When I travel, especially in cities, I'm always searching for echoes of the past. That's what I call the small things—the shadow of a vintage ad, for example, painted on an old brick wall—that give you a feel for how a place once was.
Some people judge the cultural vitality of a city by its museums, orchestra, opera, or other big-time performing-arts organizations. In Seattle, I recognized another leading cultural indicator: indie record stores.
While in Seattle I had lunch with architect, urban planner, and former city council member Peter Steinbreuck. Wanting to get his take about how Seattle has changed over the past 20 years, I asked him about the city's current crop of up-and-coming neighborhoods.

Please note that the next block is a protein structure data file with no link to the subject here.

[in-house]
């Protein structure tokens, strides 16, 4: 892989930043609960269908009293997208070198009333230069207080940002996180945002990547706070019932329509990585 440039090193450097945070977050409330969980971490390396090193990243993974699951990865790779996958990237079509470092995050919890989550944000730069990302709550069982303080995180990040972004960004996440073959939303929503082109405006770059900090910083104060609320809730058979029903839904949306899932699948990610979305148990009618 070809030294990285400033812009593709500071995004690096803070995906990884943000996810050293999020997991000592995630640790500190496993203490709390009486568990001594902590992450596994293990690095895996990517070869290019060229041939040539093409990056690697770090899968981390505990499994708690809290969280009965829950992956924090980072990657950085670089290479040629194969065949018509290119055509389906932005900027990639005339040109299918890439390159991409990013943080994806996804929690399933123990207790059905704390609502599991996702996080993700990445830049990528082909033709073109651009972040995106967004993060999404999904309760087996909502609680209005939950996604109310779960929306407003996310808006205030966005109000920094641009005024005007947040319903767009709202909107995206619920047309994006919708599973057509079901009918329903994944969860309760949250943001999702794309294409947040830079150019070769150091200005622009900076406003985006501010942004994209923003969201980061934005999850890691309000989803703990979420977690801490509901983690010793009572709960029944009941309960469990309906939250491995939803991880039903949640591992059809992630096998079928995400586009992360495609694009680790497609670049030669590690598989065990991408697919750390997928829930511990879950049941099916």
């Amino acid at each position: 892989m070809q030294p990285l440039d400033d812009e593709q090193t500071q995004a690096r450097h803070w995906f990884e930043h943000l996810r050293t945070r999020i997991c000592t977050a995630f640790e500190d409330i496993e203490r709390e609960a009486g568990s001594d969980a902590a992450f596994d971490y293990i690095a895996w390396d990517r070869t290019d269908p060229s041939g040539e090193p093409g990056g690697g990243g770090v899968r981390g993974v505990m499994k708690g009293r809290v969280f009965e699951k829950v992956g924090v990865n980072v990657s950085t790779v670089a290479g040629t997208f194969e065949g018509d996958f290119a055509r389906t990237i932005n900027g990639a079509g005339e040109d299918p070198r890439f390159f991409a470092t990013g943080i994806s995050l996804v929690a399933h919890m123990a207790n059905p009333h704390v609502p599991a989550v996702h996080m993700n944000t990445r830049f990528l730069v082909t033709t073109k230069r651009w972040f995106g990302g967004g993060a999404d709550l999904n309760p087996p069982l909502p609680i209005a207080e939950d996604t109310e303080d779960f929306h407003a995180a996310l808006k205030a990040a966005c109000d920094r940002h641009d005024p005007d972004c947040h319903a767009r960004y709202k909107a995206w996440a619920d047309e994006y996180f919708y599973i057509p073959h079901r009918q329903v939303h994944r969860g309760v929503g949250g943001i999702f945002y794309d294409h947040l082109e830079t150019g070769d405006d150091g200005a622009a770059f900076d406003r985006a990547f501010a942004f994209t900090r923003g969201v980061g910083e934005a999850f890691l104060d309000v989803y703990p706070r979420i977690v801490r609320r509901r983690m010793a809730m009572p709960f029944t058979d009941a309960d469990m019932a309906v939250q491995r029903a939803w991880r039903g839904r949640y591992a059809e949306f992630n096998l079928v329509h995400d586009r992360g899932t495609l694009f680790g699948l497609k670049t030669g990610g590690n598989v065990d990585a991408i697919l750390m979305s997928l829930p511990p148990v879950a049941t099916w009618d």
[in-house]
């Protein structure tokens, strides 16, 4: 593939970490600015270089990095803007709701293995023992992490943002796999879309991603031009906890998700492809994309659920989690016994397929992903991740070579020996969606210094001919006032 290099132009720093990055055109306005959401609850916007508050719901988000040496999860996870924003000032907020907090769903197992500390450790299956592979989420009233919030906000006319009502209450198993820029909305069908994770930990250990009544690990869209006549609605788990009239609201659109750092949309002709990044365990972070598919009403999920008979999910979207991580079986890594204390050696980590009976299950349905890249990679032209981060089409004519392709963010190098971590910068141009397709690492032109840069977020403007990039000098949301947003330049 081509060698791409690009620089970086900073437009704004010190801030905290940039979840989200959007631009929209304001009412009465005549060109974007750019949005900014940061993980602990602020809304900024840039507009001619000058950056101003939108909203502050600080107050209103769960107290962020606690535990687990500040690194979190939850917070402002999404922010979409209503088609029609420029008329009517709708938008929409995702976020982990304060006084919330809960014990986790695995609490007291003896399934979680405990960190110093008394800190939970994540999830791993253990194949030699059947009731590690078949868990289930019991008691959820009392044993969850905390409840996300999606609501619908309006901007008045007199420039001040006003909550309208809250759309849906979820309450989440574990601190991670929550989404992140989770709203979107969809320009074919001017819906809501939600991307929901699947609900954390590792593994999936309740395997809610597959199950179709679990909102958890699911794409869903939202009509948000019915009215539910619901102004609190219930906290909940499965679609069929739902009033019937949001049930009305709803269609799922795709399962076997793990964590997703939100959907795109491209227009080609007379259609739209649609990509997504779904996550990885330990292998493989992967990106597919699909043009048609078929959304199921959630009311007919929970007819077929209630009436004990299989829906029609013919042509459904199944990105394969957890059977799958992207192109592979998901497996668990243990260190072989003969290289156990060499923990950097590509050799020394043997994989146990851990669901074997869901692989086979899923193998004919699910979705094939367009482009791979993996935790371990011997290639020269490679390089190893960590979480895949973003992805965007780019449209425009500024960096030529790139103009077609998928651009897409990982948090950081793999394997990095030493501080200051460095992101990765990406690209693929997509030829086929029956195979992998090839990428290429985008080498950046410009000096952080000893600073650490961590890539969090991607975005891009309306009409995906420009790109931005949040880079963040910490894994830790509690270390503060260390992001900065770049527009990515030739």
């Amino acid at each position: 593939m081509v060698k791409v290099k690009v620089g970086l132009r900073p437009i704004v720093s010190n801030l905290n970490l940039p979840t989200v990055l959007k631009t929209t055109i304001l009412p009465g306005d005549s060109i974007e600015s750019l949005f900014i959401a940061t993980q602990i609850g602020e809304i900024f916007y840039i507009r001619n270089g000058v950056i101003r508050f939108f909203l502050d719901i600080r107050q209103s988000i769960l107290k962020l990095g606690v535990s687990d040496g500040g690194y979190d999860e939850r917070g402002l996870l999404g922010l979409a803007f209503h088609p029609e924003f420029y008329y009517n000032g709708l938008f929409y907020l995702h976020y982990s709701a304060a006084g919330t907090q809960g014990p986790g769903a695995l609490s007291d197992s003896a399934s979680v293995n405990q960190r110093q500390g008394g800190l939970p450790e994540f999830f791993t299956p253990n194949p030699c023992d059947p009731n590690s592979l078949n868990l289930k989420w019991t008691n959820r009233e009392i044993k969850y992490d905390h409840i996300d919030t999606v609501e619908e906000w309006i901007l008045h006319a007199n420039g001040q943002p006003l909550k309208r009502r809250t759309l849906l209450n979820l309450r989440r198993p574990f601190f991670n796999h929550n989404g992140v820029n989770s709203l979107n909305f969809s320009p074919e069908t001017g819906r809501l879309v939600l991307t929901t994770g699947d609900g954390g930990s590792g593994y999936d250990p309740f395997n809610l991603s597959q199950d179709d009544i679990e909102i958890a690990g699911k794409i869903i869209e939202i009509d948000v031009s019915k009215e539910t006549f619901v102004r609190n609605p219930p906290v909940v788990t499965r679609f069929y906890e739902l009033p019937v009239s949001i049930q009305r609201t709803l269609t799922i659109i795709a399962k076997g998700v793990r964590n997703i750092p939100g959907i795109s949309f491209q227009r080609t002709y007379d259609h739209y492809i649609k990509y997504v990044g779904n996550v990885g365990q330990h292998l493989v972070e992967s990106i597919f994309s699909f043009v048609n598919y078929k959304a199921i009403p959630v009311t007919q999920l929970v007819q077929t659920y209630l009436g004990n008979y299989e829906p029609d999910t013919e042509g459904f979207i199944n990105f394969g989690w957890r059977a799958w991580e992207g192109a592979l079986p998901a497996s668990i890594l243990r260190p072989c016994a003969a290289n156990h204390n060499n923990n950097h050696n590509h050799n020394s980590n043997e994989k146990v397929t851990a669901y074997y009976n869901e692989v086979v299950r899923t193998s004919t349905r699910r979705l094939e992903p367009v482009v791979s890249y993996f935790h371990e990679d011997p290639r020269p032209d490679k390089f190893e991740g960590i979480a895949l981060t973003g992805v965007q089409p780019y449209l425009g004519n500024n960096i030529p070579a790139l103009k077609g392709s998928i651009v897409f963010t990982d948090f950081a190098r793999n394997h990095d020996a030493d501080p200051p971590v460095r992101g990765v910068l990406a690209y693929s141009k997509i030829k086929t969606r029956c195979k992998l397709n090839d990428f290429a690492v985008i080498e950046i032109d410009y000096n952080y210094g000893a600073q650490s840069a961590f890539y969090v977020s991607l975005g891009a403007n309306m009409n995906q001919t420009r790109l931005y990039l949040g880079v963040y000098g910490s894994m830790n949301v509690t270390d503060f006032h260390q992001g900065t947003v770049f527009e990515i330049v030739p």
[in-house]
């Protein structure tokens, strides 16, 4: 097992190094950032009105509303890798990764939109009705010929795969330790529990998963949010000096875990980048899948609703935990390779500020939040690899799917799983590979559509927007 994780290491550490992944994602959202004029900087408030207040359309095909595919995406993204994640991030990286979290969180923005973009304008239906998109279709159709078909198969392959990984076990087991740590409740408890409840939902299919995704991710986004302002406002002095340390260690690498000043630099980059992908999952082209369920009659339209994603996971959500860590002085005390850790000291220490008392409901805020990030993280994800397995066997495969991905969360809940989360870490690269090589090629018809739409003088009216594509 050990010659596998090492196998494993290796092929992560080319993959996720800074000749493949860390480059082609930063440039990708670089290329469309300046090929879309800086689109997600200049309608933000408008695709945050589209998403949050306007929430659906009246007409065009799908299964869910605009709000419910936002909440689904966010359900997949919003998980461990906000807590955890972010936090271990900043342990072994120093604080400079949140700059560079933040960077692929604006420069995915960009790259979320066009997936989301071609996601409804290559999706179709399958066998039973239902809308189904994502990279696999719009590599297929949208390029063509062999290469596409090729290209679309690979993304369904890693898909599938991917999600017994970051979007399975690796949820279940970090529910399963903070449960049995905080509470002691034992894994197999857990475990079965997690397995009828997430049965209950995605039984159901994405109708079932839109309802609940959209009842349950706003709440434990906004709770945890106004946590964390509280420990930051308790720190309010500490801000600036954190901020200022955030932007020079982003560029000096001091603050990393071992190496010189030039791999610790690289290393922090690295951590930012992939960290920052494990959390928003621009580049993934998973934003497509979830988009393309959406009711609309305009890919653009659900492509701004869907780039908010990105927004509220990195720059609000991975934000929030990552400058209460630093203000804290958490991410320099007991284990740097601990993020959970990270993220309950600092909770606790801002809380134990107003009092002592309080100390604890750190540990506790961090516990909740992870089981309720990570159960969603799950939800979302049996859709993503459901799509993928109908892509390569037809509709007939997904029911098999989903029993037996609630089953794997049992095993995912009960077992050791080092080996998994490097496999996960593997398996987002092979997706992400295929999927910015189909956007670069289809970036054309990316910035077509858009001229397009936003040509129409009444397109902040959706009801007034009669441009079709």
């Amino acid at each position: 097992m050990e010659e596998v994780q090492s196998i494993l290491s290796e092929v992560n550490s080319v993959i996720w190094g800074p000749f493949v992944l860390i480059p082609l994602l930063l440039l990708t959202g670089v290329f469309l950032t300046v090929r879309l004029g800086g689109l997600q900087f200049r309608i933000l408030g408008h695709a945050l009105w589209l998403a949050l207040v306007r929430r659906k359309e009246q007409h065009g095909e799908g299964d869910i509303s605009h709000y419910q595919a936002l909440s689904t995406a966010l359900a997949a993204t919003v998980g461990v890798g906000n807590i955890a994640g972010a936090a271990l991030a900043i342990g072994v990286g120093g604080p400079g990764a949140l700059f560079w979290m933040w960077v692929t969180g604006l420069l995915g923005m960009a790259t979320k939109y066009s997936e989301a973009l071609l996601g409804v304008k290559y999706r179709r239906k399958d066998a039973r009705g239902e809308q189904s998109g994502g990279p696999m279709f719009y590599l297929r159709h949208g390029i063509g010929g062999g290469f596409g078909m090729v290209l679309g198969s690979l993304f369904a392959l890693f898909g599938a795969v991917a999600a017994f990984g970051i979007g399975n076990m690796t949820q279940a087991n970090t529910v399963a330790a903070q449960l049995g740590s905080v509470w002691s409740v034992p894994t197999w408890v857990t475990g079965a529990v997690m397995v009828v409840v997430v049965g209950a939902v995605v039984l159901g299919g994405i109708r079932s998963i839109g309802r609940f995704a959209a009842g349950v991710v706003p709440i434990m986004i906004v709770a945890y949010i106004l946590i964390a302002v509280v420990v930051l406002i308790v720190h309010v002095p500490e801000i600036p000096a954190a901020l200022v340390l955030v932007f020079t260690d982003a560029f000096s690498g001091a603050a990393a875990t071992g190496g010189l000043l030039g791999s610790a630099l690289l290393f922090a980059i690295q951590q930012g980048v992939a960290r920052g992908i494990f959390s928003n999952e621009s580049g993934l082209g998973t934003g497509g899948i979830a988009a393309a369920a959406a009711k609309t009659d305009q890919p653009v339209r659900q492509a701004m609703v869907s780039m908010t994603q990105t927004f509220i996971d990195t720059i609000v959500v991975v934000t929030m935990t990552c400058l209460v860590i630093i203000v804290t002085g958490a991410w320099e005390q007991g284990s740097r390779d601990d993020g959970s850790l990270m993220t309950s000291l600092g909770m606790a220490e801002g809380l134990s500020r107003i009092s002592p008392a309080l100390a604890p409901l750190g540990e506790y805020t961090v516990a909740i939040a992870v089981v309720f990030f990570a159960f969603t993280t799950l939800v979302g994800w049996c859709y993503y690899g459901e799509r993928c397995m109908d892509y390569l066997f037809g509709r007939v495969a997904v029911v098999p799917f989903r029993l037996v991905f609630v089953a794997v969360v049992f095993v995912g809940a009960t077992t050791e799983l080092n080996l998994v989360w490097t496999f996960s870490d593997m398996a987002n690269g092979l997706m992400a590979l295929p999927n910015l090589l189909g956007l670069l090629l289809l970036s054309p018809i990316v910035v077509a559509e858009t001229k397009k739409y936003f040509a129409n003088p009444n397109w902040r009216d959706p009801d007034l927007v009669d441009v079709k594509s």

Call me a Seattle superfan. The city may readily inspire images of coffeehouses and grunge, but this Pacific Northwest capital of cool is also part Disneyland, featuring spectacular attractions like the monorail and the underground tour, to name just a couple.